Approximately 120 medical conditions can be detected through a simple oral health exam. If employees are visiting their dentist or dental hygienist regularly, some conditions may be spotted before a healthcare provider’s diagnosis. But this, according to Tom Dolatowski, vice-president, business development with Delta Dental Plans Association, is just one of the many reasons that employers shouldn’t put dental benefits on the chopping block during these tough times.

According to Dolatowski, people who have good oral health are healthier overall, which leads to lower healthcare costs for employers.

In fact, the research he presented in his recent webinar stated that 70% of employees with dental benefits accessed care on a regular basis compared with only 50% of those without dental coverage. He says that employees will neglect their oral care if dental benefits are taken away, and even suspending coverage for a short time could have negative effects on overall medical costs for employers.

“Every dollar spent on prevention reduces expenses by $4 in treatment,” he says.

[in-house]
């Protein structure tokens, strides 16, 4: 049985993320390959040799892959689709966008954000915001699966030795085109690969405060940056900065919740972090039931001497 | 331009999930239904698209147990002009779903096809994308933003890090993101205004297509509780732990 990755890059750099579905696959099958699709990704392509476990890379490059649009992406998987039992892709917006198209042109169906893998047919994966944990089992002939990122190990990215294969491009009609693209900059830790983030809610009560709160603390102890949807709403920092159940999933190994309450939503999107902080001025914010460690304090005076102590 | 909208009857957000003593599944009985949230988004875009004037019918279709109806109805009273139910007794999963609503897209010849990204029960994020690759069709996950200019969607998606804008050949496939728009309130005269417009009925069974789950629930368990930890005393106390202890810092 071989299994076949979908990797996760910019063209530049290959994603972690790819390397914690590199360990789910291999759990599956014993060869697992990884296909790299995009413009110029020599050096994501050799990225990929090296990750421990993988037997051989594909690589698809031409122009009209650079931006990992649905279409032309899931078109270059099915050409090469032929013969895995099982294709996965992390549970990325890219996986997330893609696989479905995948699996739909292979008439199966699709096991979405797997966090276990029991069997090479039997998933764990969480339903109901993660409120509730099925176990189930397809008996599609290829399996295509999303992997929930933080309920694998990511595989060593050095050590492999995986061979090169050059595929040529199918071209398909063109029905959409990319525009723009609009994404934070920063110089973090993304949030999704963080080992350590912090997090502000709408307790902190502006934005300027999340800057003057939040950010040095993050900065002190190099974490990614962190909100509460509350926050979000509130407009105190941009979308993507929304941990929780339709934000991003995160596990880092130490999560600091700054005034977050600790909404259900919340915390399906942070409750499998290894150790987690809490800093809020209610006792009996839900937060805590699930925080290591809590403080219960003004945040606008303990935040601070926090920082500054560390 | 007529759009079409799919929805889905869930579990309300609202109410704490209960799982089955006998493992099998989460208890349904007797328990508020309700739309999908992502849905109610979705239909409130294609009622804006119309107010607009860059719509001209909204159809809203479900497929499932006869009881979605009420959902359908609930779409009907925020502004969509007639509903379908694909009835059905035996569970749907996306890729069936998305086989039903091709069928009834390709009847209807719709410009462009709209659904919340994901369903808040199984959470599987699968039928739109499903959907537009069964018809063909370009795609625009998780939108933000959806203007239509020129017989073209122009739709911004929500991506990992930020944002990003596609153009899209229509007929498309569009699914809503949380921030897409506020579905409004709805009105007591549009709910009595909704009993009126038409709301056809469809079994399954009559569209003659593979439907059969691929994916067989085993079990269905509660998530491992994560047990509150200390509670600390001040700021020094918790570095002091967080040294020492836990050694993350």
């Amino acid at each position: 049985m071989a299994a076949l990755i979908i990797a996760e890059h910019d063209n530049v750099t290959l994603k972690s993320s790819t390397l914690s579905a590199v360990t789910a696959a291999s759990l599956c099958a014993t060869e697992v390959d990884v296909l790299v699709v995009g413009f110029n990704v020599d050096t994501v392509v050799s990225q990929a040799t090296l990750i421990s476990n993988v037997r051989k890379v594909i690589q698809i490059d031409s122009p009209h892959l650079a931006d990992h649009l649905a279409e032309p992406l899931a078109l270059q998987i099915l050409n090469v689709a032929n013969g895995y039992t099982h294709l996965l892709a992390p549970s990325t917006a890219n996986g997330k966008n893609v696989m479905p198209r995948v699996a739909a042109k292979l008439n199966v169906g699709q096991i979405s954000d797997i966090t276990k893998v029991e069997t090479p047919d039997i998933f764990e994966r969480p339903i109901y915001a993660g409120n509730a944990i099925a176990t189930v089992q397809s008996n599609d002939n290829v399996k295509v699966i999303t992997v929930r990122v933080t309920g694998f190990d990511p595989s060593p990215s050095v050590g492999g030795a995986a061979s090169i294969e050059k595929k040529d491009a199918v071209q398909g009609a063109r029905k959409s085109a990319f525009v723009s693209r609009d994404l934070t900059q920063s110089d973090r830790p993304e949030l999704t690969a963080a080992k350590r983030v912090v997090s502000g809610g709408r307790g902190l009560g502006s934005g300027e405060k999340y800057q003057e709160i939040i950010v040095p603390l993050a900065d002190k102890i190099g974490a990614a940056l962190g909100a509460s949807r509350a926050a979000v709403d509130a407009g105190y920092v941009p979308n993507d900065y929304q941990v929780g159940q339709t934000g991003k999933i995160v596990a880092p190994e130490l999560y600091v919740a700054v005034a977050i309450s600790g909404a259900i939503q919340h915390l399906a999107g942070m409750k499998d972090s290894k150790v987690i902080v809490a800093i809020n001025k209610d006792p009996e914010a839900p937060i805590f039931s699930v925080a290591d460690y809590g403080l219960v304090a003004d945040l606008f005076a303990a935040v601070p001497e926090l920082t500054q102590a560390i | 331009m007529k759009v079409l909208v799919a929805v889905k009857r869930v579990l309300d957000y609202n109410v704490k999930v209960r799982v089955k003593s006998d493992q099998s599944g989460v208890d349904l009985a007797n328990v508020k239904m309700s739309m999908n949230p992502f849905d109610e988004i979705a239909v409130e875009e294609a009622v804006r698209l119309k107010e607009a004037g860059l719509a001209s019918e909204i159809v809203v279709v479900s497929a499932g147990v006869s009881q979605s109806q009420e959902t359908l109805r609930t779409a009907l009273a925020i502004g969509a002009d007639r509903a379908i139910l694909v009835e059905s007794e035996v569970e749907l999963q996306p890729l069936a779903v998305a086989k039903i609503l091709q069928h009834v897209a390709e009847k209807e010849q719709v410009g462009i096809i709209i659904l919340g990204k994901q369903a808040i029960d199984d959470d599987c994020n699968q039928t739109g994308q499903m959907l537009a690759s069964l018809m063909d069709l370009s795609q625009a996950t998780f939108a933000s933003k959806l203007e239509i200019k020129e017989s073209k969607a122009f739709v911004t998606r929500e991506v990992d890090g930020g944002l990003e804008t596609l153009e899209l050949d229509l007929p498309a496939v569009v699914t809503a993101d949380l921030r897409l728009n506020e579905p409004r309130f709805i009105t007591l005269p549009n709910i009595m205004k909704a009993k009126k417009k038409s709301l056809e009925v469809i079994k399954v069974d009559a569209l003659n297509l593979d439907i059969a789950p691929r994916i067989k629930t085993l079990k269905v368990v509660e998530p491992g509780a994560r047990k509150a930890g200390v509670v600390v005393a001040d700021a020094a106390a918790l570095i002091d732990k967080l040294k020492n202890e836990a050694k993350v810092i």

Cost controls
Dolatowski suggests a few ways other than terminating or reducing dental benefits to increase cost savings:

1. Consider employee contribution strategies: Cost-sharing, co-pays and voluntary plans are possible solutions for employers that are concerned about costs. Dolatowski says an increase in the 10% to 20% range for employee contributions shouldn’t affect plan participation rates since dental expenses for employees are generally low.

2. Educate: Ensure employees understand the link between oral health and overall wellness.

3. Be creative: Look at your plan design and find ways to save without drastically reducing coverage. Dolatowski suggests ensuring that preventative measures are covered because these will pay for themselves in the long run.

Dental as a retention device
On the talent attraction and retention front, according to research done by Delta Dental, 80% of employees feel that prospective employers should have dental benefits.

Employees also viewed medical insurance (including coverage for prescription drugs) and retirement plans as important.

Organizations that are considering dropping their benefits or reducing coverage in this area could run the risk of losing employees to competitors. And that works both ways. Small- and medium-size employers could create a hiring advantage over their competitors by instituting coverage.

So, if you’re considering altering your dental benefits, keep in mind the possible long-term effects on your workforce and your expenses.

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